Access to reproductive health care in Texas: Rosie's Law and the Hyde Amendment | LBJ School of Public Affairs | The University of Texas at Austin

LBJ MPAff student Marjorie Crowell

By Marjorie Crowell (@marjoriecrowell)
Center for Health and Social Policy Ambassador

Access to reproductive health care in Texas is an issue for many living in the state. Many abortion clinics in Texas have closed since HB 2 took effect in 2013.1 More broadly, rural areas of Texas have faced widespread closures of health facilities, leaving many without nearby access to care.2 Barriers to care can also include financial barriers: If someone does not have insurance, or if their insurance doesn’t cover a procedure to the extent that they can afford to get that procedure, they will be unable to access that care.

The Hyde Amendment, passed in 1976 by the U.S. House of Representatives, prohibits federal funds from covering abortion except in the case of rape, incest, or a danger to life.3 States may choose to pay for abortions under Medicaid but must use their own funds.4 As of Dec. 1, 2018, 34 states and the District of Columbia follow the federal standard and only cover abortion in the case of rape, incest or a danger to life.5 One state (South Dakota) only allows for coverage in cases of life endangerment.6 Fifteen states have a policy in place that allows Medicaid to pay for all or most medically necessary abortions.7 Texas is not one of these such states.8

Rosasura "Rosie" Jimenez was a single mother who sought an abortion in McAllen, Texas in September 1977, two months after the Hyde Amendment had taken effect.9 She had previously obtained an abortion from a doctor, covered by Medicaid, but she was no longer covered for abortion under Medicaid because of the Hyde Amendment.10 Because she could not afford the price that the local ob-gyns charged for the procedure, she had to go to a midwife who was not licensed to provide abortions but was willing to provide the service more cheaply.11 The procedure was unsafe and Jimenez ended up contracting a bacterial infection and passing away.12 Many consider Rosie Jimenez to be the first person who died as a result of the Hyde Amendment prohibiting federal funds from covering abortion services.13

Texas State Rep. Sheryl Cole (D–46) proposed Rosie's Law, a measure which would expand insurance coverage for abortion procedures for those covered by Medicaid.14 The city of Austin passed a similar resolution last year, declaring abortion to be health care and calling for public and private insurance coverage bans to be removed.15 A study in Obstetrics & Gynecology from 2017 found a 16 percent associated decrease in risk of severe maternal morbidity for states whose Medicaid programs cover medically necessary abortions.16

Rosie's Law poses a step in the right direction to improve access to comprehensive reproductive health care for people in Texas and improve health outcomes for the state.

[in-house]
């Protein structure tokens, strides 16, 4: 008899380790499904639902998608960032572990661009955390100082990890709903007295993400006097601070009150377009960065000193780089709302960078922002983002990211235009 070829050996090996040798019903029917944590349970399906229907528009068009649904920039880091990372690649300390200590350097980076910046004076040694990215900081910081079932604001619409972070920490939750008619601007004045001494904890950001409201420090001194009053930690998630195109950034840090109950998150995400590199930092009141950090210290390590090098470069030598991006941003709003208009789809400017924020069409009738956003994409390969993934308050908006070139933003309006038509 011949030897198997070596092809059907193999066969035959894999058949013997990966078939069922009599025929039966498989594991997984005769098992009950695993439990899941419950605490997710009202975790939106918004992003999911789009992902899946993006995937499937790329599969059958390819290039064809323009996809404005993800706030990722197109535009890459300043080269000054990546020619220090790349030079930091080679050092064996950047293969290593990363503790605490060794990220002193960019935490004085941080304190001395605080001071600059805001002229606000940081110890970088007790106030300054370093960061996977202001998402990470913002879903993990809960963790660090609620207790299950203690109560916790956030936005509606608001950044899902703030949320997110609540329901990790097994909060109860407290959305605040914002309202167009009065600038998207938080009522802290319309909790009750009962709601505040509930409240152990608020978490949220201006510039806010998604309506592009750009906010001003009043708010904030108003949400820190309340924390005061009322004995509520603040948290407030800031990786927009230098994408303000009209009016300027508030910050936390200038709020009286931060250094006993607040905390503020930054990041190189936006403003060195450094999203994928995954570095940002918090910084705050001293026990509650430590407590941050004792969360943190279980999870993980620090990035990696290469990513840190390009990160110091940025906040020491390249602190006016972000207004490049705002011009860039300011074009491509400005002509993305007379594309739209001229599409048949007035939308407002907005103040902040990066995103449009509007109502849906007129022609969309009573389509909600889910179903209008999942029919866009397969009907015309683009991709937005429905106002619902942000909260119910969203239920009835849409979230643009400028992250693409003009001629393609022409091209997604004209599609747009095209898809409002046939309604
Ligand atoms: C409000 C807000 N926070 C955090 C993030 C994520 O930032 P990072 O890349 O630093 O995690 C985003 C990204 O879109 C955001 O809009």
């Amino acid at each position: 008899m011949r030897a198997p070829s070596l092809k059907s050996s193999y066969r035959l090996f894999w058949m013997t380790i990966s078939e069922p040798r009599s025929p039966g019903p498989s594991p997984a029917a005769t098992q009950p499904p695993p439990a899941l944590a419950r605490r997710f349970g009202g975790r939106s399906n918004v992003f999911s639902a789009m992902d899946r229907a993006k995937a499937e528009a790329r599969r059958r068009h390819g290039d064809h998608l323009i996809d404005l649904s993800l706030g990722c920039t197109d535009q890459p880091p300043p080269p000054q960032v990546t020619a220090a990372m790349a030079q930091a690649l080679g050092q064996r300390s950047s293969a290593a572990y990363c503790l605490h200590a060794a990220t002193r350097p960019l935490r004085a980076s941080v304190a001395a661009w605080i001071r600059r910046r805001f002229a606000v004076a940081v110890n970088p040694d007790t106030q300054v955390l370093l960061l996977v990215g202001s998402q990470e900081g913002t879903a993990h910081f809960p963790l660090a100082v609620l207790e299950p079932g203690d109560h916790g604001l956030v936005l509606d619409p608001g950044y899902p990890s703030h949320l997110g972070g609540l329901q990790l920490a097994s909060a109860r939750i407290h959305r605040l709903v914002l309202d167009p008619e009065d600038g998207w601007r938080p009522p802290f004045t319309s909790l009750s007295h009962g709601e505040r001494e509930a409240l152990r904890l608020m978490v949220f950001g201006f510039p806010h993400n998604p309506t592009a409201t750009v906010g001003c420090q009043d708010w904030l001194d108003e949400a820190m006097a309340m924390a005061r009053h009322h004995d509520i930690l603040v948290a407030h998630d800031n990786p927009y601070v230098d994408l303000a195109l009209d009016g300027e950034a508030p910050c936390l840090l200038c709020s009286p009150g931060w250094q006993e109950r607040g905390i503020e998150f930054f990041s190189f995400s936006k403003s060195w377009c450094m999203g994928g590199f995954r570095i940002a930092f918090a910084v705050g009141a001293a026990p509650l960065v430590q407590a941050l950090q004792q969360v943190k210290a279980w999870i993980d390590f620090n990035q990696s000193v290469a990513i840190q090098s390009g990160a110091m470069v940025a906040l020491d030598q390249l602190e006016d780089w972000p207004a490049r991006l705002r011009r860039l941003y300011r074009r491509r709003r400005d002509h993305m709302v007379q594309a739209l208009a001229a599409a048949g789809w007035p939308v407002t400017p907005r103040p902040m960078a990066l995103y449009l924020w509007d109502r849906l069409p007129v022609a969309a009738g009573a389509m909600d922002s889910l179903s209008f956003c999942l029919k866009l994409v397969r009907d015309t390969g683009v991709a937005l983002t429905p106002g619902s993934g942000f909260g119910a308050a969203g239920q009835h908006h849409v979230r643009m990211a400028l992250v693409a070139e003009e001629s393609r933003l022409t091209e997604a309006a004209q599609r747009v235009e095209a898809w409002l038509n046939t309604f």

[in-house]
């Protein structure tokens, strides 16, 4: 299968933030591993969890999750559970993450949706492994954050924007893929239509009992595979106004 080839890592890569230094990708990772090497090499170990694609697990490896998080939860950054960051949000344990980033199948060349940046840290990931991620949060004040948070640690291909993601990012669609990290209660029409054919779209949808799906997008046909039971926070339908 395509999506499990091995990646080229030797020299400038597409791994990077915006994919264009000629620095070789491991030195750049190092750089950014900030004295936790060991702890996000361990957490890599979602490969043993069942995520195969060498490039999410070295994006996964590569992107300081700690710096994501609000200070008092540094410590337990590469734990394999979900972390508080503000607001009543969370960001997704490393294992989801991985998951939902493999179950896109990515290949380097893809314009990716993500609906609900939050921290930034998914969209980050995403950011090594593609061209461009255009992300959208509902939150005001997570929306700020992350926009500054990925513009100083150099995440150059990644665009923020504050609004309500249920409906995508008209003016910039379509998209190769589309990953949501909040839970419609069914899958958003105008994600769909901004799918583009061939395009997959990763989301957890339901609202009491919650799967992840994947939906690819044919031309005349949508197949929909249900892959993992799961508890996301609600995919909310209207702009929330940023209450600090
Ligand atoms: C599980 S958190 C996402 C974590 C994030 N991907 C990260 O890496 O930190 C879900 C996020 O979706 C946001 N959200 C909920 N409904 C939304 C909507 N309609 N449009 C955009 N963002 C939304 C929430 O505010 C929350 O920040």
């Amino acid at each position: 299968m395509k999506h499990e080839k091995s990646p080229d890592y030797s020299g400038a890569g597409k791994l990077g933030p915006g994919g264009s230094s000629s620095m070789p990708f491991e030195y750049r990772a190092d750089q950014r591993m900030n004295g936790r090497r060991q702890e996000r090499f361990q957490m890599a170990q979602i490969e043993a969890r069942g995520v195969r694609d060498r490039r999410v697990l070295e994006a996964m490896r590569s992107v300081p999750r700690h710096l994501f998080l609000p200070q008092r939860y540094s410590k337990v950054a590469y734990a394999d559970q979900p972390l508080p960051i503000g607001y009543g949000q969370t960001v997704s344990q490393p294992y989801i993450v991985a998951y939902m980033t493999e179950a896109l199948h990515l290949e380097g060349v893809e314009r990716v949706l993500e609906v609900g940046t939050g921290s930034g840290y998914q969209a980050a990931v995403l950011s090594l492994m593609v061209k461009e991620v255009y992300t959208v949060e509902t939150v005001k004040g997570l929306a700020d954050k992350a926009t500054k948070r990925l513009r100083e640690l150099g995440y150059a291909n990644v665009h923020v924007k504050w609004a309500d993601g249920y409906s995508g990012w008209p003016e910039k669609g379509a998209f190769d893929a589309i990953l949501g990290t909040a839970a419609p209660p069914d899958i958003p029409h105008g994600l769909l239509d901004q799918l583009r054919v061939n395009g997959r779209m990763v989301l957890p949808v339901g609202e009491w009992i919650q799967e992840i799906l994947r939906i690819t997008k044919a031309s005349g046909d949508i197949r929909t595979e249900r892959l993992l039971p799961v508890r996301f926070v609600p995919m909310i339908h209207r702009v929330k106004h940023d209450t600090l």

The views, information, or opinions expressed by blog contributors are solely those of the individual authors and do not necessarily represent those of the Center for Health and Social Policy, the LBJ School of Public Affairs, or The University of Texas at Austin or affiliated employees.

Marjorie Crowell is a first-year Master of Public Affairs student and CHASP Ambassador at the LBJ School of Public Affairs. Before LBJ, she worked in sexual and reproductive health research at the Guttmacher Institute, a leading research and policy organization committed to advancing sexual and reproductive health and rights in the United States and globally. She is interested in health policy, especially reproductive health policy. After her time at the LBJ School, Crowell hopes to work in health policy research to increase access to reproductive health care and improve health equity and outcomes.


  1.   David Yaffe-Bellany, "Five Years after Wendy Davis Filibuster, Texas Abortion Providers Struggle to Reopen Clinics,” The Texas Tribune, June 25, 2018.
  2.   John Henderson, "Texas Must Address Rural Hospital Closures,” TribTalk, Aug. 27 2018.
  3.   The Hyde Amendment of 1976, The Embryo Project Encyclopedia.
  4.   Alina Salganicoff, Caroline Rosenzweig, and Laurie Sobel, "The Hyde Amendment and Coverage for Abortion Services,” Kaiser Family Foundation.
  5.   "State Funding of Abortion Under Medicaid,” Guttmacher Institute.
  6.   Ibid.
  7.   Ibid.
  8.   Ibid.
  9.   Alexa Garcia-Ditta, “What a 38-Year-Old Abortion Story Can Teach Us Today,” Texas Observer, Nov. 3, 2015.
  10.   Ibid.
  11.   Ibid.
  12.   Ibid.
  13.   Ibid.
  14.   Cole, HB 895 — Introduced version
  15.   Tara Pohlmeyer, "Austin Becomes First Texas City to Stand against Laws Banning Insurance Coverage for Abortion Care,” Progress Texas, Oct. 4, 2018.
  16.   M. Jarlenski, J.A. Hutcheon, L.M. Bodnar, and H.N. Simhan, "State Medicaid Coverage of Medically Necessary Abortions and Severe Maternal Morbidity and Maternal Mortality," National Center for Biotechnology Information, May 2017.